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The Other Side: Debilitated

Ed Belliard explores the effects of depression in his latest column
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Tanya wept.

She lay in bed compelled to do . . . absolutely nothing. That is, nothing short of calling in sick for work only 10 minutes earlier.

In the pit of her heart, she knew today would be excruciating, debilitating. To rise up out of her bed would be tantamount to cooking a Christmas feast for a dozen relatives. She had done it before, but achieved the task with tremendous difficulty.

Within her head was the echo of the statement “You’re such a disappointment.” 

Words such as those sting deep; in fact, they inflict deeper wounds, far more like a jagged laceration than a superficial one. Attacks such as those directed towards a loved one are a form of extortion.

They assault one’s soul.

They extract the life-force from the recipient, the potentially unguarded victim.

All too often, Tanya, like others, has been told this before with just as much ferocity. Those words ferment in one’s heart. They agitate us on a cellular level, but not so in a healing manner. They resurrect a twisted ethos that depressed individuals cast away repeatedly in one lifetime alone.

Life’s a struggle with many highs and lows. Someone like Tanya mainly finds herself on the low end of the spectrum, isolated from others, isolated from her once vibrant life-force and personality. 

Will she manage to get through this day unscathed and steady on her feet?

Not really.

The invisible knapsack she bears will get heavier. Her heart will mend, but not fully. If her heart stays true to her typically kind temperament, she won’t seek revenge; she won’t parcel out her own hatred. Reciprocal anger rebounds for only so long.

Sooner or later, it must mount and explode with rage. 

It would be in her best interest to forget her dream, forgive her extortionist, and move on with her daily plans. If life is truly progressive and revolutionary, advancements come in increments, seldom instantaneously.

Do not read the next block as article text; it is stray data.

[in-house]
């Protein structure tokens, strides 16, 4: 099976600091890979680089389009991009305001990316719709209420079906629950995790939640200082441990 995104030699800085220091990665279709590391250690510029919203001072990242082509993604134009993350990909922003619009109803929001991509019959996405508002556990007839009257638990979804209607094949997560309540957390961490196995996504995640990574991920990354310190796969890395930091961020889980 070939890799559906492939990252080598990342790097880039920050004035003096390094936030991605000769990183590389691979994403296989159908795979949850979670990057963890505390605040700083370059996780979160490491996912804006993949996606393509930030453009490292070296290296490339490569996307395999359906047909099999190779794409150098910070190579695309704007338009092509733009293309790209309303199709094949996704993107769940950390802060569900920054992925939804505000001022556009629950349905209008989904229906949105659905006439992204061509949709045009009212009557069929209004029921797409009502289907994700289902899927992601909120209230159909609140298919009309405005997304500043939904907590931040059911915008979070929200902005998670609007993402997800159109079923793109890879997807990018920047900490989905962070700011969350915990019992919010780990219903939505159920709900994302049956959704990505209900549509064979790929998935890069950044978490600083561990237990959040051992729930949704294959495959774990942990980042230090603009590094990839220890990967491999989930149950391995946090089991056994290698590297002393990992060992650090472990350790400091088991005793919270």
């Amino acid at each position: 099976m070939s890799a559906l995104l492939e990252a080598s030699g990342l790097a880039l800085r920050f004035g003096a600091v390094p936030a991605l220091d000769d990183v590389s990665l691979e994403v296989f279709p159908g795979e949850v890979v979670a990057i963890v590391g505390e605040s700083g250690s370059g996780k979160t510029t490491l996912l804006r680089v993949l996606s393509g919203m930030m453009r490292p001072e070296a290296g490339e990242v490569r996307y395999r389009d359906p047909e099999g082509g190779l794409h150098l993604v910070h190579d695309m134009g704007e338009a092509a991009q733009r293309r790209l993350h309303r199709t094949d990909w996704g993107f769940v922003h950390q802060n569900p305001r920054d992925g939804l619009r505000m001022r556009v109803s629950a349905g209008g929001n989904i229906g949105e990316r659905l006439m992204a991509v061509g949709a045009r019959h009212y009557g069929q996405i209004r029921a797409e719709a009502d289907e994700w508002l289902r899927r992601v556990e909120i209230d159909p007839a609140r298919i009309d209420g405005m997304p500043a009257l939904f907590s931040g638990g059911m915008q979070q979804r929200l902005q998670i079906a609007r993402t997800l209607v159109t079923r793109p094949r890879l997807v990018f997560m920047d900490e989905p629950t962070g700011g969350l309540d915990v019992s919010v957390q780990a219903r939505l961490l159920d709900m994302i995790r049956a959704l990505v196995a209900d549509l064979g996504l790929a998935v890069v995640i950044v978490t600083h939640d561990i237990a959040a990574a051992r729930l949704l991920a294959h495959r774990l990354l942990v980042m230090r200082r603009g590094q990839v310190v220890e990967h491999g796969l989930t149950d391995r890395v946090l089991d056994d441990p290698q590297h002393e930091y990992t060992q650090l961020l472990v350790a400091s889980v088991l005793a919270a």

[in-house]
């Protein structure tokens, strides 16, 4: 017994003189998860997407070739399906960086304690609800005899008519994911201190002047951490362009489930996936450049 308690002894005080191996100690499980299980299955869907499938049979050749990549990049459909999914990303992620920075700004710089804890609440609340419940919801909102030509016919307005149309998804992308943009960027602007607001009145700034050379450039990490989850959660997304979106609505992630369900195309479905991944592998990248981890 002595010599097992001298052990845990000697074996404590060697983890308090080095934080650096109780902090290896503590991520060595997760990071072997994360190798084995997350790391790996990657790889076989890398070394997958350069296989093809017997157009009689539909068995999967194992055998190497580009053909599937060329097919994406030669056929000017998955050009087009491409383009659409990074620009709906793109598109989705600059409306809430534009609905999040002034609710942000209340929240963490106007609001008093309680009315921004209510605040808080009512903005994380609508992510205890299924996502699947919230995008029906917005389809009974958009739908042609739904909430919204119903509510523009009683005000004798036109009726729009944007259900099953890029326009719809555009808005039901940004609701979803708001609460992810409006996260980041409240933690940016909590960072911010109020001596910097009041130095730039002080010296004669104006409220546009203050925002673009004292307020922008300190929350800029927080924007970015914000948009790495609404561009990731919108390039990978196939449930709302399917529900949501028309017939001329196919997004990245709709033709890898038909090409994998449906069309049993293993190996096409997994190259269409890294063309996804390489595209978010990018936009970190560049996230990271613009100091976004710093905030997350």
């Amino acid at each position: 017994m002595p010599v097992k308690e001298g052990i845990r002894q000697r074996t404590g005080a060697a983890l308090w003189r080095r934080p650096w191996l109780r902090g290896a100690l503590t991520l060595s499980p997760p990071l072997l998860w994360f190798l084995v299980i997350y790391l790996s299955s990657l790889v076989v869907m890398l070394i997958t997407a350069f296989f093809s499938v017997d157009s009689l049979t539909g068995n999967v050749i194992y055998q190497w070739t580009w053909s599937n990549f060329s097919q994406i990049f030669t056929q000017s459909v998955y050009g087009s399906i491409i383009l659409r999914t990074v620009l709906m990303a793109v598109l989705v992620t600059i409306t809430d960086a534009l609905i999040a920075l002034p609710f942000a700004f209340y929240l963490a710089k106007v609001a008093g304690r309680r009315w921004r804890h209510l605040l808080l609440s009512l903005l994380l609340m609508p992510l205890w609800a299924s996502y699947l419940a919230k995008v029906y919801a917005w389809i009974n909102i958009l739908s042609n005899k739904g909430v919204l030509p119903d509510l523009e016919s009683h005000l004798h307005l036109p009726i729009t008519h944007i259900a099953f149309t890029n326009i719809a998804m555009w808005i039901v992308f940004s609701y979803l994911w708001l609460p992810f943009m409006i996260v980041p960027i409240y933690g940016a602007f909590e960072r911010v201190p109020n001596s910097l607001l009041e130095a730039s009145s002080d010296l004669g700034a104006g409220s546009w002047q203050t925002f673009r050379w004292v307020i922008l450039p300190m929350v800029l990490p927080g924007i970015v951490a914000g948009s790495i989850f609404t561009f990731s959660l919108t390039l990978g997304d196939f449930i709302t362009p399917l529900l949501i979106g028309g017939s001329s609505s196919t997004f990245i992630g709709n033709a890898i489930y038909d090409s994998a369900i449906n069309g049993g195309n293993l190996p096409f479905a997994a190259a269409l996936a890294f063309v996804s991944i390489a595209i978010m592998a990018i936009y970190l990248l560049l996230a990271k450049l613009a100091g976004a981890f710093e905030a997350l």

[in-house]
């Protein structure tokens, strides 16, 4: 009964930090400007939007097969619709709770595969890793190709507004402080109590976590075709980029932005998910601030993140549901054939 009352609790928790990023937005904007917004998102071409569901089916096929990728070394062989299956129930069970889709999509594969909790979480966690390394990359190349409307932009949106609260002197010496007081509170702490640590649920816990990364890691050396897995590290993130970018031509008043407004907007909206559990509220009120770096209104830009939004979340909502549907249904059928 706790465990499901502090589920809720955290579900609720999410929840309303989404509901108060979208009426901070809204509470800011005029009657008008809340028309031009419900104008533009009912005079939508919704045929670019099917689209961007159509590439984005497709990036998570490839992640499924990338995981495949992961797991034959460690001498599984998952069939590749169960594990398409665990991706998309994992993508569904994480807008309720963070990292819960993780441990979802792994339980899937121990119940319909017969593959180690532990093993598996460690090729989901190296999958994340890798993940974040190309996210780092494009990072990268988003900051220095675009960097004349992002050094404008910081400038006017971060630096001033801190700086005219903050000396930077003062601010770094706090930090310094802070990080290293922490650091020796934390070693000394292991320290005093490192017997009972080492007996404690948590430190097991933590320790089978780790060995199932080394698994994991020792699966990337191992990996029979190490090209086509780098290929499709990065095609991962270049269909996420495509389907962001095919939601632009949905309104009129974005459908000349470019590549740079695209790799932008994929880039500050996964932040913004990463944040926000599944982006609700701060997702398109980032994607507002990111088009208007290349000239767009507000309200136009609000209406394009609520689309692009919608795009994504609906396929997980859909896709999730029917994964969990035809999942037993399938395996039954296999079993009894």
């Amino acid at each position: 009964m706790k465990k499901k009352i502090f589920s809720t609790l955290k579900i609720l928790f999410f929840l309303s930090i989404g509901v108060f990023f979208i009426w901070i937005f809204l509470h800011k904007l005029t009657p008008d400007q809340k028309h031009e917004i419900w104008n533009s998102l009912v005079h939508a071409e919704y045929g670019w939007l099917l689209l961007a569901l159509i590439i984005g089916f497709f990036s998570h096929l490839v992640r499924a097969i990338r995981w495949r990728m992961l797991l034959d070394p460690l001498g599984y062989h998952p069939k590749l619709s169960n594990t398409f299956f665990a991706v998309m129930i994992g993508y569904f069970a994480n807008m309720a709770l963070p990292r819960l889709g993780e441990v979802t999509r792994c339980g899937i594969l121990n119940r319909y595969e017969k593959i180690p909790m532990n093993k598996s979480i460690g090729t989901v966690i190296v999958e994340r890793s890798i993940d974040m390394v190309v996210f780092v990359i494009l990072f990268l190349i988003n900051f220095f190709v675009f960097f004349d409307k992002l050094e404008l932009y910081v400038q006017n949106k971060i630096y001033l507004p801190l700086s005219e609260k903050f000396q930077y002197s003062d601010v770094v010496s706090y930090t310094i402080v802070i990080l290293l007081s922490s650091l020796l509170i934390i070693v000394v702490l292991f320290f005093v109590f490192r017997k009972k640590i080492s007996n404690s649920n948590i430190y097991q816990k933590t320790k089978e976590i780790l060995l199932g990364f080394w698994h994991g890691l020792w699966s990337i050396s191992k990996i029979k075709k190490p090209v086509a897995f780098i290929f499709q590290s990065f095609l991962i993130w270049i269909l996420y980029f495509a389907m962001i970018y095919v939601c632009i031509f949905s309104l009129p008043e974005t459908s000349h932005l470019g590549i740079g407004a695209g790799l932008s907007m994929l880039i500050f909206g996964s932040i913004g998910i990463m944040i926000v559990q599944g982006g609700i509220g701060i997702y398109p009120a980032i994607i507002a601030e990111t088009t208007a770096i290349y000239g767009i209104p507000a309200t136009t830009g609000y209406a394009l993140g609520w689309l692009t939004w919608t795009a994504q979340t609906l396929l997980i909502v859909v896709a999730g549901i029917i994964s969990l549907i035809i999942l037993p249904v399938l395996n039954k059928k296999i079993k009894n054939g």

Millions of us believe in a life-force that assists and guides us towards prosperity of the heart and mind. It is our belief that this energy seeks to elevate us, to enlighten us.

Tanya must believe that she is capable of lifting herself out of bed, combating any crippling emotional anchor intent on weighing her down in the heavy, darker spaces of her existence. All of life is precious – as is her own.

When a partner cannot be counted on to maintain her best interest, it is up to Tanya to extend herself spiritually. Words need not disable her inner workings. She must not allow another to exert such recklessness and affect her emotional stability.

She is far better, and more powerful than any damaging words. She needs to convince herself that depression is NOT her natural state. In a world fraught with division and outward aggressions, it would serve her best to exert positive energy and actions whenever and wherever she sees fit.

To stay grounded and positive will require her to exert an equal force of love and well wishes. To re-establish her mental health will require some rest and contemplation, but only for so long.

In that phase, provided she is not overburdened, she just might conceive a healthy solution – even if that includes breaking ties with her partner who deliberately maims her soul. In doing so, she just might discover an unconditional love of herself.

In a lifetime, almost 1 in 8 Canadian adults will be stricken with depression; be kind to one another.